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Good Friday Magic: 'Parsifal' Round Two

The poor sales of the National Symphony Orchestra's concert performance of the third act of Wagner's Parsifal were worse than I thought. Even with the special offer of half-price orchestra tickets, the Kennedy Center Concert Hall had a shocking number of empty spaces at the second performance on Friday night. Indeed, the papering of the house was at an unheard-of extent: as I walked into the Kennedy Center on Friday evening, I overheard a Kennedy Center official offering free tickets to that evening's NSO performance to tourists visiting the building. Neither Wagner nor Parsifal was mentioned, and I did not eavesdrop long enough to see if the offer was accepted. There is no guarantee that someone walking into the Kennedy Center this evening would receive a similar offer for tonight's final performance, but there are likely some readers out there who would happily accept a free ticket.

After being seated on the left aisle for the Thursday performance, I had the chance to compare the sound on the right aisle, again at about halfway back into the house. The acoustics in the Concert Hall are notoriously variable, and from the right side, the singers seemed more present -- especially those, like Yuri Vorobiev as Gurnemanz, who stood on the right side of the podium. While Nikolai Schukoff's Parsifal, who stood on the left side, sounded about the same, it was also odd to note that the four tuned gongs in the procession scene sounded much more clearly when I was seated on the left side, perhaps because the gongs' stand was on the right side of the orchestra, facing towards the left side of the house. Whatever the reason, on Friday night the gongs were so faint as to be almost non-existent far too often.

The high quality of this performance -- perhaps not perfect but at a very high level -- and the magic of the score made the empty seats seem doubly shameful. Vorobiev's Gurnemanz was more robust on the second night, especially in the molten low notes, perhaps after some improvement if he was indeed a little under the weather, and his facial expressions, which lent great credibility and sympathy to the character were that much clearer from the right aisle. The quality of Schukoff's voice grew on me somewhat, although the role, at least to my ears, requires a sweeter tone for the transcendent Parsifal of the third act. Thomas Hampson's Amfortas was more visceral and terrifying -- the howl of despair as he longs for death -- at the first performance but still stood out from his colleagues on Friday night.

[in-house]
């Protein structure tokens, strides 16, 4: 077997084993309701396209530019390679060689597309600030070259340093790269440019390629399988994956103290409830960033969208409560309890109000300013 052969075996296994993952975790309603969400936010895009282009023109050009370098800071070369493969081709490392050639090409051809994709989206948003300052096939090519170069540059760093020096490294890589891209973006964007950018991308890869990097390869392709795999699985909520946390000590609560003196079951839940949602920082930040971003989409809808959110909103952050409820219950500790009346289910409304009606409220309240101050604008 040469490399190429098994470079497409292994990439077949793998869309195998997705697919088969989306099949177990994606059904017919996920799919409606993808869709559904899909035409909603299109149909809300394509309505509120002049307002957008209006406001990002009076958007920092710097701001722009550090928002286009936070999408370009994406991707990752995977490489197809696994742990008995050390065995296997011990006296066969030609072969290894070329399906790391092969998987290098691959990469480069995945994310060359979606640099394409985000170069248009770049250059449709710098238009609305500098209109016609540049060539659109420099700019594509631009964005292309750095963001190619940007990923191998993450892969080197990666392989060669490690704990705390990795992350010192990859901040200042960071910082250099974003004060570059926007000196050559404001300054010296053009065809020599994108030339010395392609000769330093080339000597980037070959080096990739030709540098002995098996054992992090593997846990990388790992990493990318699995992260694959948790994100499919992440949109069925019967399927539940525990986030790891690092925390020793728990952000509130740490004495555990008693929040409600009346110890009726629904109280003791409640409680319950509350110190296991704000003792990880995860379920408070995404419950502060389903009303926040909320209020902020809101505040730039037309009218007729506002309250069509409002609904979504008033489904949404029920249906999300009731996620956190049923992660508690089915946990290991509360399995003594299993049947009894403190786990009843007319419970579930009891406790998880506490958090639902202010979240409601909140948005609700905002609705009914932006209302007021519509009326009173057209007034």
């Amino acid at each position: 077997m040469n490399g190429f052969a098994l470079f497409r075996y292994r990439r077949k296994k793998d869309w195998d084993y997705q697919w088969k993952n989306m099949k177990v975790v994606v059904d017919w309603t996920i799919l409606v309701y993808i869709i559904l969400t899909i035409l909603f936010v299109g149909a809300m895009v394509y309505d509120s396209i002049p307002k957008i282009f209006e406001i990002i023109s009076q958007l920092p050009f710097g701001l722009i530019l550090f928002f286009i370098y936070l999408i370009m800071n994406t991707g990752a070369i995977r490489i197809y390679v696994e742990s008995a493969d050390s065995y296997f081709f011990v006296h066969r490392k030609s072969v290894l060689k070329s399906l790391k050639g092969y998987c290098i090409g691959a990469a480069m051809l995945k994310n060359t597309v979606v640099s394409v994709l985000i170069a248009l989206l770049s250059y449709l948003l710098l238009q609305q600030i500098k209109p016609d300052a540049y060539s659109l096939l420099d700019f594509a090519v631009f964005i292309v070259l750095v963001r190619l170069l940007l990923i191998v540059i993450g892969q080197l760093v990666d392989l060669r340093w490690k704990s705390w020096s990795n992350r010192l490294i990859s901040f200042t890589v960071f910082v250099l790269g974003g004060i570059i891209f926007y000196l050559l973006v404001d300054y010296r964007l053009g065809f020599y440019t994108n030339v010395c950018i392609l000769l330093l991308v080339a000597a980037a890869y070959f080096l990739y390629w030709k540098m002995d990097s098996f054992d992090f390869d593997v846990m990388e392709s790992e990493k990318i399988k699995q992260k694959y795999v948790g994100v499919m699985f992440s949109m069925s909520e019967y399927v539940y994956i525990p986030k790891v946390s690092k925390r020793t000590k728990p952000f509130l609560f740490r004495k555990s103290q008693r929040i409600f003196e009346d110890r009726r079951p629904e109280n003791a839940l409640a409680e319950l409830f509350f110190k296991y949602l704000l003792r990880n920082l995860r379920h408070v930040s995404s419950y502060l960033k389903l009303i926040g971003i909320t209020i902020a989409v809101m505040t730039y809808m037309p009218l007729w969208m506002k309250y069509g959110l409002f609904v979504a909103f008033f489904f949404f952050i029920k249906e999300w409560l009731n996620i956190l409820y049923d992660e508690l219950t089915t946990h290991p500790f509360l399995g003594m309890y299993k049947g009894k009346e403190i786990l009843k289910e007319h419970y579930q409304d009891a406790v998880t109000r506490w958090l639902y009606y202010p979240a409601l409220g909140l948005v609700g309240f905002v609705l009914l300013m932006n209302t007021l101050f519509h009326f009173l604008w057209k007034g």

available at Amazon
W. Kinderman, Wagner's Parsifal
(Oxford University Press, 2013)
Of all the leitmotifs in Parsifal, it is the Communion theme, derived from the so-called Grundthema -- as in Tristan, Wagner maintained that everything he required compositionally was contained in the kernel of the prelude music -- that most pulls me into its tide. The tune is based on a melody Wagner heard and admired in the prelude to Franz Liszt's cantata The Bells of Strasbourg Cathedral, the so-called "Excelsior!" theme, a borrowing or adaptation that Wagner at least acknowledged. This "theft" is documented in some detail in William Kinderman's fine book Wagner's Parsifal (in Studies in Musical Genesis, Structure, and Interpretation from Oxford University Press), along with a detailed examination of the fragmentary sketches for Parsifal.

This performance will be repeated once more, tonight in the Kennedy Center Concert Hall (October 12, 8 pm).

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